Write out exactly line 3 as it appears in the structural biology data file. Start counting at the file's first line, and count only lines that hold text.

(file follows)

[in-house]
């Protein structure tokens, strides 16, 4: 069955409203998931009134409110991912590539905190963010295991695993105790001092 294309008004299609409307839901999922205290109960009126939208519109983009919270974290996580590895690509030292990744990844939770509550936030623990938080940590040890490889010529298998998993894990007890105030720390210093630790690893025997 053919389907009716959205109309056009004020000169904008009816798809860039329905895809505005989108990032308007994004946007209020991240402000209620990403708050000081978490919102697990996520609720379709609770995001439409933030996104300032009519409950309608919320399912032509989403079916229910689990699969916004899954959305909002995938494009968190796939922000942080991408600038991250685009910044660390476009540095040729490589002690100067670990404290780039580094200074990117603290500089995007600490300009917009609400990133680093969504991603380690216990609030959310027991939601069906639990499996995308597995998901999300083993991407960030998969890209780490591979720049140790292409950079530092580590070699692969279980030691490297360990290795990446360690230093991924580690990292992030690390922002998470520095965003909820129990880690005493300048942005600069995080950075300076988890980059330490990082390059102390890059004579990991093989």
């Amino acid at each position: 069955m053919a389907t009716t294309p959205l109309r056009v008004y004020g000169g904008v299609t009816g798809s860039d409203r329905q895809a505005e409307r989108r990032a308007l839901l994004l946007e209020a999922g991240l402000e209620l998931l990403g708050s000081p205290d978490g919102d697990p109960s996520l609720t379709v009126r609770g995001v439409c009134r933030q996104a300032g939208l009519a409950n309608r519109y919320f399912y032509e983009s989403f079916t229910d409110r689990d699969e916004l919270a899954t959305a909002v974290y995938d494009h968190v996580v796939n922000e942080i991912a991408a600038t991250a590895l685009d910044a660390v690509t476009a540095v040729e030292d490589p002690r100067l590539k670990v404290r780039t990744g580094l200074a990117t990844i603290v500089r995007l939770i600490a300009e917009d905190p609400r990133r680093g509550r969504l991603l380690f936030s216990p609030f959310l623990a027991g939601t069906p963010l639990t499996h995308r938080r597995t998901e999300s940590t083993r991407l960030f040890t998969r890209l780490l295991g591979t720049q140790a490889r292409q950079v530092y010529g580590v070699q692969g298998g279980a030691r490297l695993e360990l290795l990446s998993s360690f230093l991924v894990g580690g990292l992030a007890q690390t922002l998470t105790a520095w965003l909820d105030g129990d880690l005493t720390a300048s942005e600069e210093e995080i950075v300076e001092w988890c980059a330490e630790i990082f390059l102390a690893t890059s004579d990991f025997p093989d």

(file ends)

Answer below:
């Amino acid at each position: 069955m053919a389907t009716t294309p959205l109309r056009v008004y004020g000169g904008v299609t009816g798809s860039d409203r329905q895809a505005e409307r989108r990032a308007l839901l994004l946007e209020a999922g991240l402000e209620l998931l990403g708050s000081p205290d978490g919102d697990p109960s996520l609720t379709v009126r609770g995001v439409c009134r933030q996104a300032g939208l009519a409950n309608r519109y919320f399912y032509e983009s989403f079916t229910d409110r689990d699969e916004l919270a899954t959305a909002v974290y995938d494009h968190v996580v796939n922000e942080i991912a991408a600038t991250a590895l685009d910044a660390v690509t476009a540095v040729e030292d490589p002690r100067l590539k670990v404290r780039t990744g580094l200074a990117t990844i603290v500089r995007l939770i600490a300009e917009d905190p609400r990133r680093g509550r969504l991603l380690f936030s216990p609030f959310l623990a027991g939601t069906p963010l639990t499996h995308r938080r597995t998901e999300s940590t083993r991407l960030f040890t998969r890209l780490l295991g591979t720049q140790a490889r292409q950079v530092y010529g580590v070699q692969g298998g279980a030691r490297l695993e360990l290795l990446s998993s360690f230093l991924v894990g580690g990292l992030a007890q690390t922002l998470t105790a520095w965003l909820d105030g129990d880690l005493t720390a300048s942005e600069e210093e995080i950075v300076e001092w988890c980059a330490e630790i990082f390059l102390a690893t890059s004579d990991f025997p093989d």